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GEMA urges preparedne​ss; the next Sandy could hit Georgia

By   /   October 31, 2012  /   Comments

As people along the East Coast ride out Hurricane Sandy, many Georgians are likely sighing in relief for being spared from the massive storm. But what if Sandy had struck here? Would Georgia residents have been ready? 

A hurricane doesn’t have to make landfall on the coast to disrupt your life. Inland hazards associated with tropical storms and hurricanes include strong winds that down trees and power lines, heavy rain, flooding and tornadoes. As the nation waits to see what effect Sandy will have on the Eastern Seaboard, the Georgia Emergency Management Agency’s Ready Georgia campaign encourages Georgians to takes steps now to prepare for the next time severe weather heads this way. And that means being ready to survive for 72 hours following a large-scale emergency. Unfortunately, a recent Ready Georgia survey reveals that only 38 percent of Georgians believe they need to be prepared to survive on their own for that timeframe.
Here are some tips for how to get ready:
  • Plan an evacuation route out of your neighborhood and identify a place to take shelter.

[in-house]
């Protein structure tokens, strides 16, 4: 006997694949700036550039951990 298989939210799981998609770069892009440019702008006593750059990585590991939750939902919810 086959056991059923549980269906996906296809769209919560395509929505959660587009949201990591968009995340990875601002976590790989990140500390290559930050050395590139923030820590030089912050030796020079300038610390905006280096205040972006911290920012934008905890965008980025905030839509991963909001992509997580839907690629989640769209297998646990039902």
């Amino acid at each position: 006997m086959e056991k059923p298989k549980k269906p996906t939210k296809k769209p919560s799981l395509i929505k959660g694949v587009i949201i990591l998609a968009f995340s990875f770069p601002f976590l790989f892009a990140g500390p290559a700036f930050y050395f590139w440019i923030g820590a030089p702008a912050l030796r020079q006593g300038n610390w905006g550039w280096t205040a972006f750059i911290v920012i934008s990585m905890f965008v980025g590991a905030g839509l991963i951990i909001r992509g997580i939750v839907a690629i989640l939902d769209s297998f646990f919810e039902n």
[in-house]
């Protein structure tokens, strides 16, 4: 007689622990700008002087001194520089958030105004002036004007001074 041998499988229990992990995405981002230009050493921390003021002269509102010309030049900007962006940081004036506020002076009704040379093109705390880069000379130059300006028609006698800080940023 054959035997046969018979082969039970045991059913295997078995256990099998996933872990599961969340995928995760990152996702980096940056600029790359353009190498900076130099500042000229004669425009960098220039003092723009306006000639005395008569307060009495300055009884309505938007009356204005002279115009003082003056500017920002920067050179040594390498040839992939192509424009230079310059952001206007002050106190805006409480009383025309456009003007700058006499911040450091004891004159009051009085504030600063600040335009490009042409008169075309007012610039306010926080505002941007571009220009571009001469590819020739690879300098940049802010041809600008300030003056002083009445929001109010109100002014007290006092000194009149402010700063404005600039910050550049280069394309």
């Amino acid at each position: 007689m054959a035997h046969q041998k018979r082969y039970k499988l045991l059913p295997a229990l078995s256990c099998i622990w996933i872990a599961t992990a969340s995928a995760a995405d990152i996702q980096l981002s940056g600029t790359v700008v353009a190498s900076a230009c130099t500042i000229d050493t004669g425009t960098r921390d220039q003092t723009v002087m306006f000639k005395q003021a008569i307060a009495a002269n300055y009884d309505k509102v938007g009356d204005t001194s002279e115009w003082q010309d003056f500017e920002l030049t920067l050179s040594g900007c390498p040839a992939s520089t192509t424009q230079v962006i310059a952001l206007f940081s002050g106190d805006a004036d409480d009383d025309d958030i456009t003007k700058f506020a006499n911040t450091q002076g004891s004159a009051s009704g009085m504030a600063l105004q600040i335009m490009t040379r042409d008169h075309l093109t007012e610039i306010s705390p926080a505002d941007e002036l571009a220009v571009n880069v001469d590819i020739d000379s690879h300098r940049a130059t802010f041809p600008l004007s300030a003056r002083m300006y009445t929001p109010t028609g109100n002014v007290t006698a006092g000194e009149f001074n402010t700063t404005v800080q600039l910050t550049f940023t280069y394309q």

• Prepare a portable Ready kit of emergency supplies in case you lose electricity or have to evacuate, including a first aid kit and three-day supply of food and water. Add specific items for children, family members with special needs or pets and keep important documents in a waterproof container.
  • Secure your property, cover all windows with pre-cut ply wood or hurricane shutters and add support to garage doors to protect them from high winds.
· Know your insurance policies and whether your home is in a flood zone.
  • Follow the instructions of emergency officials, and know the difference between a hurricane watch and a hurricane warning: a hurricane watch means a hurricane is possible in your area; a hurricane warning means a hurricane is expected in your area.
  • If you are not able to evacuate, stay indoors away from all windows. Take shelter in an interior room with no windows if possible. Be aware that there may be a sudden lull in the storm as the eye of the hurricane moves over. Stay in your shelter until local authorities say it is safe.
  • Local authorities may not immediately be able to provide information on what is happening and what you should do. However, you should listen to NOAA Weather Radio, watch TV, listen to the radio or check the Internet often for official news and instructions as they become available.
  • Stay alert for tornadoes and flooding, which often accompany hurricanes. 
Don’t wait until the next hurricane arrives – and grocery store and gas station lines are jammed – to get ready. Take steps now to prepare for the unexpected. Knowing likely risks for your area – from wildfires to earthquakes to tornadoes – and knowing what to do when a disaster strikes is a critical part of being prepared and may make all the difference when seconds matter.
For more information, visit www.ready.ga.gov. For preparedness on the go, families can also download Ready Georgias free mobile app. For more information about specific risks in your area, contact your local emergency management agency.
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